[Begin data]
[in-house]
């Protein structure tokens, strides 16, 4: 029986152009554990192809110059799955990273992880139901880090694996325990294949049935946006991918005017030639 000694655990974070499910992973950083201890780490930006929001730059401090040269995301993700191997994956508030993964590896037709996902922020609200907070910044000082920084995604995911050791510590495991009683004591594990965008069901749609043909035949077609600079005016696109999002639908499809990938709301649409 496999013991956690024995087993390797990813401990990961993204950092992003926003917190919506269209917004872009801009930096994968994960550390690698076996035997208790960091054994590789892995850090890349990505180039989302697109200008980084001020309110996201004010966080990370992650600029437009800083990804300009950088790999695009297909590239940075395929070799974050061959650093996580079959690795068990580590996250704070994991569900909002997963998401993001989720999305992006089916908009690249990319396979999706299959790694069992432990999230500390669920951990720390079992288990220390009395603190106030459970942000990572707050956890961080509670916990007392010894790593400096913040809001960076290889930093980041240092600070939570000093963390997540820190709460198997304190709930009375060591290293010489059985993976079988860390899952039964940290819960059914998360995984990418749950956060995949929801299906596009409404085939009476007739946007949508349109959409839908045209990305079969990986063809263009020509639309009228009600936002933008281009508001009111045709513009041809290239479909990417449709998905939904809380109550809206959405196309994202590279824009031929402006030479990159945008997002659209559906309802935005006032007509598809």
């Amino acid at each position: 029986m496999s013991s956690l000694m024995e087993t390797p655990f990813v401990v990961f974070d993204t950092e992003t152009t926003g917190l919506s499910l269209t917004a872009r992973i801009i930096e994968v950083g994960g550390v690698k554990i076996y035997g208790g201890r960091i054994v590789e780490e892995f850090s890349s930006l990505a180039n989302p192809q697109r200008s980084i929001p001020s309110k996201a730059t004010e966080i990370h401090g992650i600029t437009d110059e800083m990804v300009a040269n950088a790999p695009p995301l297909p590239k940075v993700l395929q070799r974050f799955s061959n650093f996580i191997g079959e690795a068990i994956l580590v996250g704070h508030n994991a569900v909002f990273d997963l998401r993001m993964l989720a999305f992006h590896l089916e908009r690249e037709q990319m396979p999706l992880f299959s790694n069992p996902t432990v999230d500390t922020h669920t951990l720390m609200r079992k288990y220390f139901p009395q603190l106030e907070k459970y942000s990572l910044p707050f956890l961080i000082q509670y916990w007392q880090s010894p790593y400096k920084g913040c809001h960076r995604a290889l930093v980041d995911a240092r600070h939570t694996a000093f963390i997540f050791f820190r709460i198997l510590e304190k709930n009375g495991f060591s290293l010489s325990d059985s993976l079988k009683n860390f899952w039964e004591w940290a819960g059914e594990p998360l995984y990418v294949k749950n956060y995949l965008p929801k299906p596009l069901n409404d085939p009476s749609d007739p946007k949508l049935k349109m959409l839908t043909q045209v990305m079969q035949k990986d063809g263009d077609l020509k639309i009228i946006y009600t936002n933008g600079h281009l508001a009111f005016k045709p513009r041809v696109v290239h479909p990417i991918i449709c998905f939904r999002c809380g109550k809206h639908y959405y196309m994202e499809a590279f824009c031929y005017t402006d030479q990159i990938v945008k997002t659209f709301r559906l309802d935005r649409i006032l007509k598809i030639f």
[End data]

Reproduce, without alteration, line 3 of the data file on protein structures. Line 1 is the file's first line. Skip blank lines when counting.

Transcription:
């Amino acid at each position: 029986m496999s013991s956690l000694m024995e087993t390797p655990f990813v401990v990961f974070d993204t950092e992003t152009t926003g917190l919506s499910l269209t917004a872009r992973i801009i930096e994968v950083g994960g550390v690698k554990i076996y035997g208790g201890r960091i054994v590789e780490e892995f850090s890349s930006l990505a180039n989302p192809q697109r200008s980084i929001p001020s309110k996201a730059t004010e966080i990370h401090g992650i600029t437009d110059e800083m990804v300009a040269n950088a790999p695009p995301l297909p590239k940075v993700l395929q070799r974050f799955s061959n650093f996580i191997g079959e690795a068990i994956l580590v996250g704070h508030n994991a569900v909002f990273d997963l998401r993001m993964l989720a999305f992006h590896l089916e908009r690249e037709q990319m396979p999706l992880f299959s790694n069992p996902t432990v999230d500390t922020h669920t951990l720390m609200r079992k288990y220390f139901p009395q603190l106030e907070k459970y942000s990572l910044p707050f956890l961080i000082q509670y916990w007392q880090s010894p790593y400096k920084g913040c809001h960076r995604a290889l930093v980041d995911a240092r600070h939570t694996a000093f963390i997540f050791f820190r709460i198997l510590e304190k709930n009375g495991f060591s290293l010489s325990d059985s993976l079988k009683n860390f899952w039964e004591w940290a819960g059914e594990p998360l995984y990418v294949k749950n956060y995949l965008p929801k299906p596009l069901n409404d085939p009476s749609d007739p946007k949508l049935k349109m959409l839908t043909q045209v990305m079969q035949k990986d063809g263009d077609l020509k639309i009228i946006y009600t936002n933008g600079h281009l508001a009111f005016k045709p513009r041809v696109v290239h479909p990417i991918i449709c998905f939904r999002c809380g109550k809206h639908y959405y196309m994202e499809a590279f824009c031929y005017t402006d030479q990159i990938v945008k997002t659209f709301r559906l309802d935005r649409i006032l007509k598809i030639f």